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This afternoon I was reviewing the security for a user in my SQL Server, in SQL Server Management Studio. I opened the Database User's Properties dialog, and went to the Securables section.

As I was cycling through the tables and stored procedures that this particular user had access to, I noticed that one of the data tables had the the Update option checked in an intermediate state. What does that mean? You can either update a row, or you can't. There is no in-between. I've included an image for reference. I would just fully check this option and save it but I'd rather not screw with the DB if this serves a worthwhile purpose.

enter image description here

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I believe that means that that permission has been inherited and wasn't explicitly set for that user.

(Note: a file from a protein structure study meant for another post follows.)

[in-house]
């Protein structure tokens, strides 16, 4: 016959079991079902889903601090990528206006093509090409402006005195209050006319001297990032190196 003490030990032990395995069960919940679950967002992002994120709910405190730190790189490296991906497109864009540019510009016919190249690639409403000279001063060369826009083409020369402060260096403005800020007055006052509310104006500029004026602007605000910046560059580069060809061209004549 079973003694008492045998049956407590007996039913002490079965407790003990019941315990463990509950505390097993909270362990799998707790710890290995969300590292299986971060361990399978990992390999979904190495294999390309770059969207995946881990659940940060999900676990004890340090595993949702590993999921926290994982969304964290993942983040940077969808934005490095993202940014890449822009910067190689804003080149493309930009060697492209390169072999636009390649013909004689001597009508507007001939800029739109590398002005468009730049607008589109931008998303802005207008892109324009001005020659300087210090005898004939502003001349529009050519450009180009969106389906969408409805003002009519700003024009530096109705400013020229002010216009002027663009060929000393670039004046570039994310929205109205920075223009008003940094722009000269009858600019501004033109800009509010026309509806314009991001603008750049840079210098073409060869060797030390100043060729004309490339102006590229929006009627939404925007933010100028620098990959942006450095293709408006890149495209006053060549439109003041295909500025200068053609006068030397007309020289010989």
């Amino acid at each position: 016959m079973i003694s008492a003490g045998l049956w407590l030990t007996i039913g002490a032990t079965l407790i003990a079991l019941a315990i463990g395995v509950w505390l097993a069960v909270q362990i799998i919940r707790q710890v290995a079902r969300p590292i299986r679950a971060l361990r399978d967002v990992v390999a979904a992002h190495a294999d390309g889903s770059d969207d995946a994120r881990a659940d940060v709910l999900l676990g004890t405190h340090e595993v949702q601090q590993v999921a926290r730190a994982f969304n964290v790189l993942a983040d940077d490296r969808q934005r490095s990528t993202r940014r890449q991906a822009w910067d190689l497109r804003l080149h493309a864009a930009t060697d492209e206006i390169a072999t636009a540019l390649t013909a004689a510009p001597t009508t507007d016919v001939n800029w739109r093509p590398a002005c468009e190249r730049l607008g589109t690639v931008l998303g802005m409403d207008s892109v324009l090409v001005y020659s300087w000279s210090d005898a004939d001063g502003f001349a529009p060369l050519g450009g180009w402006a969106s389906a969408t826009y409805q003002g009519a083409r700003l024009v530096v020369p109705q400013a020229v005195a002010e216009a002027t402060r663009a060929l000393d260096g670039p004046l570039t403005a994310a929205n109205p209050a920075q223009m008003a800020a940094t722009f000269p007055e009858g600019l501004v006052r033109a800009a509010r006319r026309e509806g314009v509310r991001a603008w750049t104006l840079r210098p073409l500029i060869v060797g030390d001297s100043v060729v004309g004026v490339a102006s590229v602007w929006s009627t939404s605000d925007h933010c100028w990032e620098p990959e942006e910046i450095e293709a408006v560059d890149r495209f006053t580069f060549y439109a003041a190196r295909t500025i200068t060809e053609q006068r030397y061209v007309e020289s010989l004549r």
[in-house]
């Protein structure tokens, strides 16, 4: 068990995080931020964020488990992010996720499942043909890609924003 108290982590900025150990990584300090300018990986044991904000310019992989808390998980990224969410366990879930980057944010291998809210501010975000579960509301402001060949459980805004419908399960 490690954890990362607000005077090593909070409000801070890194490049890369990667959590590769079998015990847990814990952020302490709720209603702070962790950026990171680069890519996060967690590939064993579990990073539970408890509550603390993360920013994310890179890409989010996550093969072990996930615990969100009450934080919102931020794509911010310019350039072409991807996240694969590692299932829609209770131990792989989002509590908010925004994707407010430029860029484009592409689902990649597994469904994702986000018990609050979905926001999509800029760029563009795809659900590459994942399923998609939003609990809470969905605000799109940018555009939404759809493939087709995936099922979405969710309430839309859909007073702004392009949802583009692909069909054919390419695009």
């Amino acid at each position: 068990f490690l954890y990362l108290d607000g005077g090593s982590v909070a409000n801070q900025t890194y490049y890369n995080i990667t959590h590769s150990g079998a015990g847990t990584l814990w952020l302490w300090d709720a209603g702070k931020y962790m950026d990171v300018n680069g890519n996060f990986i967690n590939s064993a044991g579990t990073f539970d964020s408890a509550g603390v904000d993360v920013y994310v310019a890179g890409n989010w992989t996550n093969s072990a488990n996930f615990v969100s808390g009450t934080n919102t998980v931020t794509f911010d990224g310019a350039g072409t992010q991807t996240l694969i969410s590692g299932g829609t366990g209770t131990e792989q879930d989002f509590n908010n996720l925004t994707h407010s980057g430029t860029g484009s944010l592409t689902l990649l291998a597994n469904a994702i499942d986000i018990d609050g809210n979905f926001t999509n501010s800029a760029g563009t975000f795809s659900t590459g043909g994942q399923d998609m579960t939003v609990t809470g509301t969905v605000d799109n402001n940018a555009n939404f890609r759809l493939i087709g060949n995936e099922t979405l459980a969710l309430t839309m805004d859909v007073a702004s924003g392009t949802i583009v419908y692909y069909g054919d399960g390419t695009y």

The GRANT statement can assign permissions to a group or role that can be inherited by database users.

http://msdn.microsoft.com/en-us/library/bb669084.aspx

I'm trying to find something that specifically spells out that's what the checkbox looks like in the above situation.

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That's probably the case. My SQL User Accounts are derived from Active Directory groups. The AD Group associated with this account is also a member of another, similar AD group. The parent is a "Read" group, and the child (the one in the picture above) is suppose to be the update group. Interesting, though, of the many tables associated with this group, this is the only one that has a permission option in an intermediate state!? –  RLH Jun 15 '11 at 20:57
    
Abe, I'm going to mark this as the answer because I suspect that's the case. I am interested, however, in if you can fine definitive documentation confirming your assumption. To be sure, yes, looked too and couldn't find it. –  RLH Jun 16 '11 at 12:10

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